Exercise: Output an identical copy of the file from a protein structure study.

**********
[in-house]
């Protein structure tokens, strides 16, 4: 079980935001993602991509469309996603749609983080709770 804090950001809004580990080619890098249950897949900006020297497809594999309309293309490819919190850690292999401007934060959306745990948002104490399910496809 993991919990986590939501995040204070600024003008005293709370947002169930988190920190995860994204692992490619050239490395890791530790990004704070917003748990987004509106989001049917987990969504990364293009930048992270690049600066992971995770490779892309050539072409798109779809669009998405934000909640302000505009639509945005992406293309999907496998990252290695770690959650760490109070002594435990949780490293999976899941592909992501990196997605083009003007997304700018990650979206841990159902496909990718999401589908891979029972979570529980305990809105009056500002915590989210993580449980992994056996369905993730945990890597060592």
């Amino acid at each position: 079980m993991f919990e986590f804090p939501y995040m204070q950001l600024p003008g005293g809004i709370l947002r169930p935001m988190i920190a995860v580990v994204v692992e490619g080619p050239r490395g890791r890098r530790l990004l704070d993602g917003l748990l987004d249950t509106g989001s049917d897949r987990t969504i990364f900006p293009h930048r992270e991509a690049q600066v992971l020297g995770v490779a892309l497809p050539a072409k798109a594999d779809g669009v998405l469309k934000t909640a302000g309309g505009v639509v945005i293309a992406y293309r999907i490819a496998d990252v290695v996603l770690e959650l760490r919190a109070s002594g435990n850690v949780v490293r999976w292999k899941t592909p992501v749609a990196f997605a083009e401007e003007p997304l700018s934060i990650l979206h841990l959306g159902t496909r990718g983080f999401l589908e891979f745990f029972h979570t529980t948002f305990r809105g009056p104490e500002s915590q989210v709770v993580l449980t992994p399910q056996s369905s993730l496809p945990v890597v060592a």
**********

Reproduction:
[in-house]
């Protein structure tokens, strides 16, 4: 079980935001993602991509469309996603749609983080709770 804090950001809004580990080619890098249950897949900006020297497809594999309309293309490819919190850690292999401007934060959306745990948002104490399910496809 993991919990986590939501995040204070600024003008005293709370947002169930988190920190995860994204692992490619050239490395890791530790990004704070917003748990987004509106989001049917987990969504990364293009930048992270690049600066992971995770490779892309050539072409798109779809669009998405934000909640302000505009639509945005992406293309999907496998990252290695770690959650760490109070002594435990949780490293999976899941592909992501990196997605083009003007997304700018990650979206841990159902496909990718999401589908891979029972979570529980305990809105009056500002915590989210993580449980992994056996369905993730945990890597060592």
């Amino acid at each position: 079980m993991f919990e986590f804090p939501y995040m204070q950001l600024p003008g005293g809004i709370l947002r169930p935001m988190i920190a995860v580990v994204v692992e490619g080619p050239r490395g890791r890098r530790l990004l704070d993602g917003l748990l987004d249950t509106g989001s049917d897949r987990t969504i990364f900006p293009h930048r992270e991509a690049q600066v992971l020297g995770v490779a892309l497809p050539a072409k798109a594999d779809g669009v998405l469309k934000t909640a302000g309309g505009v639509v945005i293309a992406y293309r999907i490819a496998d990252v290695v996603l770690e959650l760490r919190a109070s002594g435990n850690v949780v490293r999976w292999k899941t592909p992501v749609a990196f997605a083009e401007e003007p997304l700018s934060i990650l979206h841990l959306g159902t496909r990718g983080f999401l589908e891979f745990f029972h979570t529980t948002f305990r809105g009056p104490e500002s915590q989210v709770v993580l449980t992994p399910q056996s369905s993730l496809p945990v890597v060592a």